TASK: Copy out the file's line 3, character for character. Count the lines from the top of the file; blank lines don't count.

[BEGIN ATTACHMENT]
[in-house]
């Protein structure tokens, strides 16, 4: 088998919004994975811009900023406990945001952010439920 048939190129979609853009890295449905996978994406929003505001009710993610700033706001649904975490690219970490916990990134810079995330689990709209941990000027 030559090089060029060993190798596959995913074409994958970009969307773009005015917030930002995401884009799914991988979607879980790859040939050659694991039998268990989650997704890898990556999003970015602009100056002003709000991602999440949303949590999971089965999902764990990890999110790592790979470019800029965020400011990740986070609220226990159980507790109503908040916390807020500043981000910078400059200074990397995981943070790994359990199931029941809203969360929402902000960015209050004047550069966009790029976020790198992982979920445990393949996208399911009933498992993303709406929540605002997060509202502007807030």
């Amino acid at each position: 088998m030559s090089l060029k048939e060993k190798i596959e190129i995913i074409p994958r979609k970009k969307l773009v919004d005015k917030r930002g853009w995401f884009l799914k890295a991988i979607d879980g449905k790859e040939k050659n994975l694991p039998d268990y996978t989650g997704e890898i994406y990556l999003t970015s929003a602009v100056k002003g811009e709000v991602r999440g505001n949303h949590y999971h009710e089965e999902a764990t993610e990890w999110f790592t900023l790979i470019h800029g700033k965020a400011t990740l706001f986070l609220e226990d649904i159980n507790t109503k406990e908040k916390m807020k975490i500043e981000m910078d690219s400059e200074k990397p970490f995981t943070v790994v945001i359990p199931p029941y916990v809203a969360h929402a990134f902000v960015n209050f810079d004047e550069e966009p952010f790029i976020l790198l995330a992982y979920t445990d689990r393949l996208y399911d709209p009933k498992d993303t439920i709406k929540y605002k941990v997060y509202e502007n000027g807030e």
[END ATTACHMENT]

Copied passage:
């Amino acid at each position: 088998m030559s090089l060029k048939e060993k190798i596959e190129i995913i074409p994958r979609k970009k969307l773009v919004d005015k917030r930002g853009w995401f884009l799914k890295a991988i979607d879980g449905k790859e040939k050659n994975l694991p039998d268990y996978t989650g997704e890898i994406y990556l999003t970015s929003a602009v100056k002003g811009e709000v991602r999440g505001n949303h949590y999971h009710e089965e999902a764990t993610e990890w999110f790592t900023l790979i470019h800029g700033k965020a400011t990740l706001f986070l609220e226990d649904i159980n507790t109503k406990e908040k916390m807020k975490i500043e981000m910078d690219s400059e200074k990397p970490f995981t943070v790994v945001i359990p199931p029941y916990v809203a969360h929402a990134f902000v960015n209050f810079d004047e550069e966009p952010f790029i976020l790198l995330a992982y979920t445990d689990r393949l996208y399911d709209p009933k498992d993303t439920i709406k929540y605002k941990v997060y509202e502007n000027g807030e």